The fall harvest was approximately 403,000 pounds. That’s about 150,000 pounds less than last year.
Kellii Wood is a Crab Biologist with the Alaska Department of Fish and Game. She says they’ve seen harvests like this before but it’s been a while.
“It’s definitely down from previous years,” Wood says. “We have been lower but I believe it was in the 90s.”
Wood says the harvest is far below the five year fall average of 732,000 pounds.
About one-fifth of the year’s harvest comes in the fall. This year was just a little below that.
Wood says the recent average is a bit skewed when you consider 2014. It was an unusually good year seeing the third highest fall harvest on record since the 1960s. That fall fishermen harvested about a million pounds.
“It was a big, big year so anything in comparison is going to seem really small,” she says.
This fall, prices were similar to the last few years, averaging $3.07 per pound. The value of the fall fishery is about $1.3 million dollars which is below the five year average of nearly $2 million.
The combined summer and fall season catch is worth over $7 million at the docks this year. That’s also below the recent average.
As far as crab numbers, Wood says managers expected a lower year.
“We’re definitely on a downward trend for the cycle,” she says. “Hopefully it will pick up here pretty soon. But it was expected that it would be lower considering that two years ago it was the highest so we’re on that downward swing for sure.”
Even though managers expected a lower year, they still predicted a much stronger harvest for the combined summer and fall fisheries. They estimated a harvest of 3.01 million pounds but are ending up with about 2.28 million pounds. Wood says that’s pretty normal.
“We typically overshoot on average,” says Wood. “Every once in a while our estimate will be under what was actually harvested.”
“But nothing of concern, no concern of over harvesting or anything,” I ask her.
“No, we don’t have any concerns,” she say. “It seems to be following that cyclical pattern.”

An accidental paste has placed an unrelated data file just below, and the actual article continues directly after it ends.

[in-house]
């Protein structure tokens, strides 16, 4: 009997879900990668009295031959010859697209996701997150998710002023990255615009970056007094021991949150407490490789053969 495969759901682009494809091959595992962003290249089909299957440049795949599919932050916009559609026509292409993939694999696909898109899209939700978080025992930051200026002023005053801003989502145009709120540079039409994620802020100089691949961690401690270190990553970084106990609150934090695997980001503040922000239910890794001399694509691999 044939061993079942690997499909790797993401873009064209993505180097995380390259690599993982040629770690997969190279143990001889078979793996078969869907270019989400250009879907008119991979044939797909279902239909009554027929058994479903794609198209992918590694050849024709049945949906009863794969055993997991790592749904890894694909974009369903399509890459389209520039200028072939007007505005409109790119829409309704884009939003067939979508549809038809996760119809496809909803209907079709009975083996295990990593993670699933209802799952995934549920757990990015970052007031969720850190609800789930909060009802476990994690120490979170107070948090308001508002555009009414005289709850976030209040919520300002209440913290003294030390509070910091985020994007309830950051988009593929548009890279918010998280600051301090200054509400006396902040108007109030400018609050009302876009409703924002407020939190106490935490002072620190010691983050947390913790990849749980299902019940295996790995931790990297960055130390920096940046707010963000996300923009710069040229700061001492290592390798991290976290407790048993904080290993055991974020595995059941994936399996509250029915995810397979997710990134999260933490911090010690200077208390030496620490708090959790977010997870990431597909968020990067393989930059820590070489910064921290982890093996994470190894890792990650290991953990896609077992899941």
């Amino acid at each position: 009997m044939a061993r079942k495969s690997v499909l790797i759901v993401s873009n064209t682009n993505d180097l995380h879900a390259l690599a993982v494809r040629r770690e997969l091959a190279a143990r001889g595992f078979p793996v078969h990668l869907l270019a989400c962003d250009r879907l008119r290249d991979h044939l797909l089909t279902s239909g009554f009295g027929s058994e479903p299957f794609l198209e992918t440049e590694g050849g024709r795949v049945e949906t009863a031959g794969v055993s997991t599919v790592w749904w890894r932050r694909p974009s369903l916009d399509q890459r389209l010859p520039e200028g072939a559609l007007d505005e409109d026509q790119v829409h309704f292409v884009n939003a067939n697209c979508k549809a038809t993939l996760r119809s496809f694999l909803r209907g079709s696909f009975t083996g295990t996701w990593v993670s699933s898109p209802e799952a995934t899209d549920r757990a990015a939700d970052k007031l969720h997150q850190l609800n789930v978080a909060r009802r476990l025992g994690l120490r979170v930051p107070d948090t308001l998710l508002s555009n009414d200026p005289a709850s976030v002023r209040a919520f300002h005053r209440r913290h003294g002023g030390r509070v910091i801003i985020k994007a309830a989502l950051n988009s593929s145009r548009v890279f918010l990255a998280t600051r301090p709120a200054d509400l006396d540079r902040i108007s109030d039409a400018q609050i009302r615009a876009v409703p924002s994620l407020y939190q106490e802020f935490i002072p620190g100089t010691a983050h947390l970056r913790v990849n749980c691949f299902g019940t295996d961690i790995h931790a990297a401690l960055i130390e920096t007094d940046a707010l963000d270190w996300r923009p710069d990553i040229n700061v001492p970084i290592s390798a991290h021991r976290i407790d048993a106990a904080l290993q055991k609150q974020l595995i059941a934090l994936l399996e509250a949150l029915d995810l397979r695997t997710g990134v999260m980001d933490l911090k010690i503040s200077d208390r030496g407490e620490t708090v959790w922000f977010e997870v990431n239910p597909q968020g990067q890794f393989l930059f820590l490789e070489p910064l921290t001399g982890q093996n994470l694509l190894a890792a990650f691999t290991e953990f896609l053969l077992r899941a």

To get a better estimate, managers would need more information. While there were Dungeness stock assessment surveys done in the early 2000s, there are none now. Wood says there’s just not enough staff or money for it. So scientists are left with harvest data to monitor the population. They know that the crab are on a four to five year life cycle and the commercial fishery sees the population fluctuate.
“It seems like every ten years maybe we have a big pop,” Wood says. “For whatever reason, it’s hard to say. Every five years we have a little rise and it goes up and down and then every ten years it seems to go up and then come down. And so it’s…we just don’t have a lot of information other than following the harvest looks like from year to year.”
On top of the downward cycle, the crab’s yearly timing might be a bit off this year because of the water temperature. Wood says this was the warmest water year in the last decade. They monitor temperatures through gauges on some pots in the red King crab survey.
“So the molt timing for crab could be off as well,” Wood says. “So, that might be why things have been not as abundant as they normally are. The cycle could be off a little bit. They could have molted earlier or later. We just don’t know.”
Participation in the fall fishery was also down. 115 permit holders reported landings this fall. That’s three less than last year and over 20 less than the year before.
District 8 which includes the Stikine Flats near Wrangell saw the largest harvest of the fall fishery. Fishermen brought in about 46,000 pounds. Just behind that was District 6, which includes Duncan Canal and the Wrangell Narrows near Petersburg.
A few areas near Ketchikan and Sitka remain open to Dungeness crab fishing until the end of February. Then the commercial fishery will remain closed until the summer season starting June 15.